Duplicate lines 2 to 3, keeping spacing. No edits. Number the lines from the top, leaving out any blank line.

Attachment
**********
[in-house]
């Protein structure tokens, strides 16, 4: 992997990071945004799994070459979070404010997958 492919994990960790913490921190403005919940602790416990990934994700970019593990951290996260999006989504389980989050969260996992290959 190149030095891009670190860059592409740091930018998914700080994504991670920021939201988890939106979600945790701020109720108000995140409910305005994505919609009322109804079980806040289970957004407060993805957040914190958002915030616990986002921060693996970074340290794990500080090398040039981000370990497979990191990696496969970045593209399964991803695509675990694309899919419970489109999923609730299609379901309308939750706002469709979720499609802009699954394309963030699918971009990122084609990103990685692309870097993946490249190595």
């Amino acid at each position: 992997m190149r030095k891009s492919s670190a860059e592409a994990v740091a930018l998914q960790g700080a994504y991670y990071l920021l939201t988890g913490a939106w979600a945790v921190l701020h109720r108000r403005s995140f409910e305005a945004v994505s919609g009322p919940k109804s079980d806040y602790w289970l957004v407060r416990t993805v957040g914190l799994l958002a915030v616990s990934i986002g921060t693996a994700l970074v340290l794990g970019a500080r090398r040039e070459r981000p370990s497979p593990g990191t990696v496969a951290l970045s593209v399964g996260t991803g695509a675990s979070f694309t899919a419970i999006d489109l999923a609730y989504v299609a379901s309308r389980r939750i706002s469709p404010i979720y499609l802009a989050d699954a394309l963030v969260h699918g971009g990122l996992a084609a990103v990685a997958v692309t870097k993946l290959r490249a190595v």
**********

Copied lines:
């Protein structure tokens, strides 16, 4: 992997990071945004799994070459979070404010997958 492919994990960790913490921190403005919940602790416990990934994700970019593990951290996260999006989504389980989050969260996992290959 190149030095891009670190860059592409740091930018998914700080994504991670920021939201988890939106979600945790701020109720108000995140409910305005994505919609009322109804079980806040289970957004407060993805957040914190958002915030616990986002921060693996970074340290794990500080090398040039981000370990497979990191990696496969970045593209399964991803695509675990694309899919419970489109999923609730299609379901309308939750706002469709979720499609802009699954394309963030699918971009990122084609990103990685692309870097993946490249190595």
């Amino acid at each position: 992997m190149r030095k891009s492919s670190a860059e592409a994990v740091a930018l998914q960790g700080a994504y991670y990071l920021l939201t988890g913490a939106w979600a945790v921190l701020h109720r108000r403005s995140f409910e305005a945004v994505s919609g009322p919940k109804s079980d806040y602790w289970l957004v407060r416990t993805v957040g914190l799994l958002a915030v616990s990934i986002g921060t693996a994700l970074v340290l794990g970019a500080r090398r040039e070459r981000p370990s497979p593990g990191t990696v496969a951290l970045s593209v399964g996260t991803g695509a675990s979070f694309t899919a419970i999006d489109l999923a609730y989504v299609a379901s309308r389980r939750i706002s469709p404010i979720y499609l802009a989050d699954a394309l963030v969260h699918g971009g990122l996992a084609a990103v990685a997958v692309t870097k993946l290959r490249a190595v």